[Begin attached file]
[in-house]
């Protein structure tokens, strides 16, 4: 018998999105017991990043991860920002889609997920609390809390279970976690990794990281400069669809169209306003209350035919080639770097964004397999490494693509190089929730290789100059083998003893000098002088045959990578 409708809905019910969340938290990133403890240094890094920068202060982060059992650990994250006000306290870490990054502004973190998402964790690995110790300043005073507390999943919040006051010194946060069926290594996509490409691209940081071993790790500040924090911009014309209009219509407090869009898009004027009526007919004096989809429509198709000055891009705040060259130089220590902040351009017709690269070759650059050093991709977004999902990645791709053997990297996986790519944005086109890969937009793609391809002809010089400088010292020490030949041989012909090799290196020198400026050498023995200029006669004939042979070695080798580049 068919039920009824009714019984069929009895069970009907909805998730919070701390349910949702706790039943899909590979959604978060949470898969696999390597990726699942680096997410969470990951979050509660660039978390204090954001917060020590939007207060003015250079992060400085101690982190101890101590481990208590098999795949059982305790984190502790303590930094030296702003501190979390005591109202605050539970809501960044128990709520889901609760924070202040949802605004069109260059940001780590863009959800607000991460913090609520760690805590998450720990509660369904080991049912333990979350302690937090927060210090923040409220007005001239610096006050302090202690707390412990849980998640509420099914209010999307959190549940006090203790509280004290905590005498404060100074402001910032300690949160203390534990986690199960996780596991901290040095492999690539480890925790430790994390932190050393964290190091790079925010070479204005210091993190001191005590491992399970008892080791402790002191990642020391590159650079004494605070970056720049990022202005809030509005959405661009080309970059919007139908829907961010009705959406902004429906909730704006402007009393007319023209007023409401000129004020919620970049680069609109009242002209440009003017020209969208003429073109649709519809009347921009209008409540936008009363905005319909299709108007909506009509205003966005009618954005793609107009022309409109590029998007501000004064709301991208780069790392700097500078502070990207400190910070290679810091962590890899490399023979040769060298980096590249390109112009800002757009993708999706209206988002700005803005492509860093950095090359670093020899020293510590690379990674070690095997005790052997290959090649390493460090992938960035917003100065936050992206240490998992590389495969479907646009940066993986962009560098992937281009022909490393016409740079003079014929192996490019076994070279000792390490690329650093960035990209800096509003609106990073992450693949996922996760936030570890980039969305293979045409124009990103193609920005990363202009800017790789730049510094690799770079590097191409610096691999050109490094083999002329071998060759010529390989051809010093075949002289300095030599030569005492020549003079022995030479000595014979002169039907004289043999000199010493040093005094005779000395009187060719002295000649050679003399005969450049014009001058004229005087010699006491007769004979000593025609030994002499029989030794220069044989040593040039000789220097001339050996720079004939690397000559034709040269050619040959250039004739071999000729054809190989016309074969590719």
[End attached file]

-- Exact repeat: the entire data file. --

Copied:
[in-house]
């Protein structure tokens, strides 16, 4: 018998999105017991990043991860920002889609997920609390809390279970976690990794990281400069669809169209306003209350035919080639770097964004397999490494693509190089929730290789100059083998003893000098002088045959990578 409708809905019910969340938290990133403890240094890094920068202060982060059992650990994250006000306290870490990054502004973190998402964790690995110790300043005073507390999943919040006051010194946060069926290594996509490409691209940081071993790790500040924090911009014309209009219509407090869009898009004027009526007919004096989809429509198709000055891009705040060259130089220590902040351009017709690269070759650059050093991709977004999902990645791709053997990297996986790519944005086109890969937009793609391809002809010089400088010292020490030949041989012909090799290196020198400026050498023995200029006669004939042979070695080798580049 068919039920009824009714019984069929009895069970009907909805998730919070701390349910949702706790039943899909590979959604978060949470898969696999390597990726699942680096997410969470990951979050509660660039978390204090954001917060020590939007207060003015250079992060400085101690982190101890101590481990208590098999795949059982305790984190502790303590930094030296702003501190979390005591109202605050539970809501960044128990709520889901609760924070202040949802605004069109260059940001780590863009959800607000991460913090609520760690805590998450720990509660369904080991049912333990979350302690937090927060210090923040409220007005001239610096006050302090202690707390412990849980998640509420099914209010999307959190549940006090203790509280004290905590005498404060100074402001910032300690949160203390534990986690199960996780596991901290040095492999690539480890925790430790994390932190050393964290190091790079925010070479204005210091993190001191005590491992399970008892080791402790002191990642020391590159650079004494605070970056720049990022202005809030509005959405661009080309970059919007139908829907961010009705959406902004429906909730704006402007009393007319023209007023409401000129004020919620970049680069609109009242002209440009003017020209969208003429073109649709519809009347921009209008409540936008009363905005319909299709108007909506009509205003966005009618954005793609107009022309409109590029998007501000004064709301991208780069790392700097500078502070990207400190910070290679810091962590890899490399023979040769060298980096590249390109112009800002757009993708999706209206988002700005803005492509860093950095090359670093020899020293510590690379990674070690095997005790052997290959090649390493460090992938960035917003100065936050992206240490998992590389495969479907646009940066993986962009560098992937281009022909490393016409740079003079014929192996490019076994070279000792390490690329650093960035990209800096509003609106990073992450693949996922996760936030570890980039969305293979045409124009990103193609920005990363202009800017790789730049510094690799770079590097191409610096691999050109490094083999002329071998060759010529390989051809010093075949002289300095030599030569005492020549003079022995030479000595014979002169039907004289043999000199010493040093005094005779000395009187060719002295000649050679003399005969450049014009001058004229005087010699006491007769004979000593025609030994002499029989030794220069044989040593040039000789220097001339050996720079004939690397000559034709040269050619040959250039004739071999000729054809190989016309074969590719």